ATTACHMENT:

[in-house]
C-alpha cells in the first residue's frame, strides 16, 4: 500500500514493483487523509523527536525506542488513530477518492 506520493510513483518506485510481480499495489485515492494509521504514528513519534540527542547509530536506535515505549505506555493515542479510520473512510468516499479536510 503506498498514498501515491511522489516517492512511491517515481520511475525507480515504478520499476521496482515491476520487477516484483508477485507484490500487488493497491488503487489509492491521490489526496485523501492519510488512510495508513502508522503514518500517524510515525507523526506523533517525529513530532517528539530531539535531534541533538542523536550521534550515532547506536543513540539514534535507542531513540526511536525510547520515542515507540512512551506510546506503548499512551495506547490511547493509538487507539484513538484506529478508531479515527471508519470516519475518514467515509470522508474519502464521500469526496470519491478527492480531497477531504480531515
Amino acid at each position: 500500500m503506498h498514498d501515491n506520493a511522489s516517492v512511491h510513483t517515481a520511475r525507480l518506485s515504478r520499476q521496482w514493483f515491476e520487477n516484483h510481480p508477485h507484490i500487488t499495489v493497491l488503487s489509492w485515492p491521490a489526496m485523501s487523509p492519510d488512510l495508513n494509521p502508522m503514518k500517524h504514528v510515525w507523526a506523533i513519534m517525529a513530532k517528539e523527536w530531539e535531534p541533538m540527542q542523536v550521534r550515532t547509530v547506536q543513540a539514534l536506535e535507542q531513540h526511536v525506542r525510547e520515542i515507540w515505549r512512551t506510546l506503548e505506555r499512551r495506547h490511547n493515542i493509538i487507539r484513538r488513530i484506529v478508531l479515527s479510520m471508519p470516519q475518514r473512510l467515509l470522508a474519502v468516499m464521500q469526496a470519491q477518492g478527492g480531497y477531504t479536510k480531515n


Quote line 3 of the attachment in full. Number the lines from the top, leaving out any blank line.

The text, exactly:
Amino acid at each position: 500500500m503506498h498514498d501515491n506520493a511522489s516517492v512511491h510513483t517515481a520511475r525507480l518506485s515504478r520499476q521496482w514493483f515491476e520487477n516484483h510481480p508477485h507484490i500487488t499495489v493497491l488503487s489509492w485515492p491521490a489526496m485523501s487523509p492519510d488512510l495508513n494509521p502508522m503514518k500517524h504514528v510515525w507523526a506523533i513519534m517525529a513530532k517528539e523527536w530531539e535531534p541533538m540527542q542523536v550521534r550515532t547509530v547506536q543513540a539514534l536506535e535507542q531513540h526511536v525506542r525510547e520515542i515507540w515505549r512512551t506510546l506503548e505506555r499512551r495506547h490511547n493515542i493509538i487507539r484513538r488513530i484506529v478508531l479515527s479510520m471508519p470516519q475518514r473512510l467515509l470522508a474519502v468516499m464521500q469526496a470519491q477518492g478527492g480531497y477531504t479536510k480531515n